The Buzz

TheChat: Gov. Jay Nixon signs first ethics bill

Nixon AP

It’s a new week, so let’s get moving.

▪ “When a lawmaker, or even worse a member of the legislative leadership, is working as a paid consultant for another member of the General Assembly or a candidate for public office, that’s a clear and unacceptable conflict of interest that compromises the integrity of the entire legislative process.” — Missouri Gov. Jay Nixon signing a bill that bars elected officials from hiring one another as paid political consultants.

This is the first ethics reform measure to reach Nixon’s desk this session, and the governor hopes there are several more. That prospect looks uncertain, even though lawmakers made ethics reform the session’s top issue.

▪ “I’m voting yes.” — Missouri state Rep. Ron Hicks, a St. Peters Republican, indicating he will vote to approve the controversial SJR 39 in the House Emerging Issues Committee. Hicks’ vote should be enough to get the measure out of committee and possibly to the House floor.

The proposed constitutional amendment, which critics say would legalize discrimination against gay couples, has already passed the state Senate. Now it appears poised to move up another step on the legislative ladder. The issue remains white-hot in Missouri and a topic of national interest.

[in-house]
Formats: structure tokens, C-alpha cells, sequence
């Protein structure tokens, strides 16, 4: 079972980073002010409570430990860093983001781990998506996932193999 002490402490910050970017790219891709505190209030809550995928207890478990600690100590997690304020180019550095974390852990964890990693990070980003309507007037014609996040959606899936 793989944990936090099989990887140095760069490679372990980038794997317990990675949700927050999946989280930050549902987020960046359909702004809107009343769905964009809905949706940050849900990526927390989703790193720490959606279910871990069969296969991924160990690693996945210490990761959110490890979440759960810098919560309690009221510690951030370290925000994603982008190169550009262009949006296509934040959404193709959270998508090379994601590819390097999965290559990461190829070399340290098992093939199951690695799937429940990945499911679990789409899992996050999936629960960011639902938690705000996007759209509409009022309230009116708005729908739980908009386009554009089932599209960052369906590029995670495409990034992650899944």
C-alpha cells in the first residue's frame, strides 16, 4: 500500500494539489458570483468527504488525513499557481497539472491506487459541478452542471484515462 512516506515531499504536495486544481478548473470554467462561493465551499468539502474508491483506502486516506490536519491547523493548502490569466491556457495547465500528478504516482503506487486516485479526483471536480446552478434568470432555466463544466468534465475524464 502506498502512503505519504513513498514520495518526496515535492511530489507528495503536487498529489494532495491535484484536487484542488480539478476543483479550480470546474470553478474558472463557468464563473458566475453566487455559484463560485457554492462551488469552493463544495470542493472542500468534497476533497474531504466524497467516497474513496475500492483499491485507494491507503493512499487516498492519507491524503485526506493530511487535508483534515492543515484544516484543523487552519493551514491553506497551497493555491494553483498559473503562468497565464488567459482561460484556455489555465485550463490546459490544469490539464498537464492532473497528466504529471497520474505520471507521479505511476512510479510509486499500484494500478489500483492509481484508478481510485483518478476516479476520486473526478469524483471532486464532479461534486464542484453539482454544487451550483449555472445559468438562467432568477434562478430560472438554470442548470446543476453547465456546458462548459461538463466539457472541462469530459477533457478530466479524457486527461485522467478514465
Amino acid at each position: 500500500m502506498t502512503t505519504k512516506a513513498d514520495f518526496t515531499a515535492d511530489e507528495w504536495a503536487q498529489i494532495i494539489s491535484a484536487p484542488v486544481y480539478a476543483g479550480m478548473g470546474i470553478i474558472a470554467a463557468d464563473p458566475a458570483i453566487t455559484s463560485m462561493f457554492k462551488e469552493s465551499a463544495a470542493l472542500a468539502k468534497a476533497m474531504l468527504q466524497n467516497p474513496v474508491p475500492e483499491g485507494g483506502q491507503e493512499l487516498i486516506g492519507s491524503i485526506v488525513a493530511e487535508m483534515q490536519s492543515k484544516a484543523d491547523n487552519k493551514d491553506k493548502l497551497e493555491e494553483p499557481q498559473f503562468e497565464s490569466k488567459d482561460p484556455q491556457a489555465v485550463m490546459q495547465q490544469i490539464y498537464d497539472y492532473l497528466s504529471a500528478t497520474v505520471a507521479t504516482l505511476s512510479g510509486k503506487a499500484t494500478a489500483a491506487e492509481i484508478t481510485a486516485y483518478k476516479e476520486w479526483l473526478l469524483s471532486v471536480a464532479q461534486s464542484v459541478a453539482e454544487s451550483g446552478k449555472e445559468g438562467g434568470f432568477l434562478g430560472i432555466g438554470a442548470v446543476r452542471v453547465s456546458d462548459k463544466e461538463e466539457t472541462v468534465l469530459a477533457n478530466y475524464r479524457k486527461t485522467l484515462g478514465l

▪ “Others are learning from the examples that we are setting.” — interim MU System President Mike Middleton on how well the system is handling issues of racial diversity and inclusion on its campuses.

Middleton told curators last week that MU is getting a handle on the crisis and has emerged as a national leader in how to handle these issues. (link via

▪ “Unprecedented politicized effort.” — how a fundraising appeal on behalf of Kansas Supreme Court Justice Carol Beier is describing lawmakers’ attempts to undermine the retention prospects of justices because of the court’s school finance rulings.

Beier didn’t write the potentially inflammatory remark and noted that she’s recused herself from a key school-finance case. Four of the five members of the court facing retention election this year now have corporations designed to bolster their retention efforts. The appeal noted that lawmakers haven’t been happy with the court’s recent rulings on school funding issues at a time when “Kansas government is confronted with a self-created financial shortfall.”